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J Walking

Jerry Falwell almost presided over my wedding nearly a decade ago.

The reason why he didn’t speaks volumes about why American Christianity will take a long time to recover from his kind of faith.

It was 1999, during the dotcom craze. I was working in Charlottesville, VA for one of the high-fliers – an e-commerce company. Somehow or another Jerry Falwell was involved. His ministry was short on cash, his university was short on cash, and I suppose he saw this company as a chance to make money.

So it was that on a September day that my fiancée called in a tizzy. Our pastor was in the hospital undergoing heart surgery. That was doubly horrible – horrible because he was in the hospital and horrible because we had no pastor and our wedding was weeks away. “Find me,” she ordered, “a pastor. Now.”

At that moment, our dotcom CEO appeared in my door, looked at my stunned face, inquired what was wrong, and said, “Hey, no problem. The solution is in my office.”

I followed him to his office and there stood Rev. Jerry Falwell. We’d met before but these were somewhat different circumstances. The CEO explained my situation and offered the use of his jet, and Jerry agreed to marry us.

Problem solved? No–a new problem. My only thought was how I could torpedo the plan. It eventually got torpedoed. My fiancée and I found an old friend to do it.

But our reaction to the idea of Rev. Falwell as our presiding minister says everything about the man’s spiritual legacy. We were horrified at the thought. Horrified. It wasn’t because he was a mean man. He wasn’t. Quite the opposite, he was kind and generous. His offer to marry us was most magnanimous. It was Christ-like.

What horrified us, however, was the impression it would send to those watching our ceremony. Many of those in attendance weren’t Christians. Kim and I had, however, spent a lot of time talking to them all about Jesus – talking to them about the Jesus of the Gospels and how different he was from the Jesus of the GOP. To have Jerry Falwell preside at our wedding would have destroyed that spiritual work we had done. Jerry Falwell’s Christianity was a Christianity that melded political conservatism with the Gospel. In Falwell’s world, it was virtually impossible to be a Christian and not be tithing to the GOP.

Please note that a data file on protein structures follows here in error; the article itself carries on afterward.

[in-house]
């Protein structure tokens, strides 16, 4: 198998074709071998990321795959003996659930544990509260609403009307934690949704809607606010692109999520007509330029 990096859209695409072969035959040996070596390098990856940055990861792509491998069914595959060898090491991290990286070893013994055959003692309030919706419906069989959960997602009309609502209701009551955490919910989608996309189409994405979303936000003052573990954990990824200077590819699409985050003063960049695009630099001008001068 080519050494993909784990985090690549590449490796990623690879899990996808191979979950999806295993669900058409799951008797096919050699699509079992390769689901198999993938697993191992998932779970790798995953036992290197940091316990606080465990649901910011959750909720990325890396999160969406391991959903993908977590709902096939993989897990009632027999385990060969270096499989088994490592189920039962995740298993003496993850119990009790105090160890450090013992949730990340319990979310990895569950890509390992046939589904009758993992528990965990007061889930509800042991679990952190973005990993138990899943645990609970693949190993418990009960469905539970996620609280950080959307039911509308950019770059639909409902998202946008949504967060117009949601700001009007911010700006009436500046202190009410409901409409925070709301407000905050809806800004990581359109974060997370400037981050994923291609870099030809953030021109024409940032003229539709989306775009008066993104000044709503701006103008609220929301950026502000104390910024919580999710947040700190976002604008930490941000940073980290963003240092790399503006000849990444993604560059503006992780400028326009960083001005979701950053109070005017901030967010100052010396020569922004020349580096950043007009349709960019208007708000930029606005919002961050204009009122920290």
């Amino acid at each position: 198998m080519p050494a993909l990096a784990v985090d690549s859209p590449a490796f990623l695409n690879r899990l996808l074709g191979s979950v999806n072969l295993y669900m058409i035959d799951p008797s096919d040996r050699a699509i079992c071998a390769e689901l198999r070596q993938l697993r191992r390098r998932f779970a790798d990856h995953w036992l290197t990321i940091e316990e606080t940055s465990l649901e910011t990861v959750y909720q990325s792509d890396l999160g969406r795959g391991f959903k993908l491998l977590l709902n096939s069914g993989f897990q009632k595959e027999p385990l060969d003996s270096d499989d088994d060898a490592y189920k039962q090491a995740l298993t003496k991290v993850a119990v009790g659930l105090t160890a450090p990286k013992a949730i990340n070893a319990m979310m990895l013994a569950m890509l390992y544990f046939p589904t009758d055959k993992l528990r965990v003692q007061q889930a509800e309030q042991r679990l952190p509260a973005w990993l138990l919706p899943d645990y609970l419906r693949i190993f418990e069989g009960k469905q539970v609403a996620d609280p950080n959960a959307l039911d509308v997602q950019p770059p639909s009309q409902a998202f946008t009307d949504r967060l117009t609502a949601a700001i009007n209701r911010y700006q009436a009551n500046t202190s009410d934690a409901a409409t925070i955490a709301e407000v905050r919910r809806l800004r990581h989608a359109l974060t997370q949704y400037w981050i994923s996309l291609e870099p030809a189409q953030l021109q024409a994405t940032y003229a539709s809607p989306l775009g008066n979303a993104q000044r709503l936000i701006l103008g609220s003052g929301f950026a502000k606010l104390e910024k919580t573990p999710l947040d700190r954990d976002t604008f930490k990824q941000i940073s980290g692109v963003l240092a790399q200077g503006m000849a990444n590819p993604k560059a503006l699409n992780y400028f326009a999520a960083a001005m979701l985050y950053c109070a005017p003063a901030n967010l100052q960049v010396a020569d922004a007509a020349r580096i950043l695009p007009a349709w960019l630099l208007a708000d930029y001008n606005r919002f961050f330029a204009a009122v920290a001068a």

That is the spiritual wake that he leaves behind, and it is a wake that will leave the waters muddy and swirling for years to come. What theologically conservative Christians must now fight against isn’t merely the problems people have with faith in Jesus, but the problems they have with the political agenda so synonymous with Jerry Falwell.

Fortunately, there are at least five ways to reclaim Jesus from conservative politics. “At least” because there are many more, but let’s start here:

1. Focus on how Jesus lived, not on what his politics might have been. For too long the discussion surrounding Jesus has been a debate surrounding what he would or would not have said about abortion or homosexuality or the death penalty. We need to refocus the discussion on the demanding things Jesus showed in his life – how best to serve others, how much money to give away, how many possessions to sell, how to live in the joy he promised.

2. Practice service, not politics. Instead of having political debates with those we hope will follow Jesus, practice radical service. Bring food, take out trash, warm their car in winter or wash their car in summer, bake brownies. Serve.

3. Avoid liberal politics. The best way to rescue Jesus from being so identified with the religious right is not to make him part of the religious left. Conservatives and liberals each have virtue in some of their policies. But if the goal is to reclaim Jesus from political conservatism, the answer isn’t political liberalism.

4. Lift up great spiritual leaders. If people say that all Christian political leaders are like Jerry Falwell, point them to the thousands that aren’t. Rick Warren is one example, Joel Hunter is another, Jeff Perry is another, Bill Shuler another, and your local pastor is probably one as well.

5. Be bold. Let’s not be afraid to say that we are Christians for fear that people will think that we are like Jerry Falwell’s public persona. The bolder we are about our faith – in saying that we are Christians and that we are trying to live our lives as Christians – the faster things will change. That isn’t because we are perfect – I’m not sure we could be further from perfect – but because in our imperfection Jesus is glorified.

The defining characteristic of the Christian faith is hope; hope in the unseen, hope in the goodness of God, hope in resurrection. So here, now, with the passing of Jerry Falwell, there is the chance to begin again the discussion of what it means to be a Christian, what it means to follow Jesus, what it means to sacrificially love others. If, out of that, more people come to know the Jesus of the Gospels rather than the Jesus of the GOP, then it may well be that Falwell’s ultimate legacy is that he helped lead people back to God. And that, I want to believe, is what he wanted in the first place.

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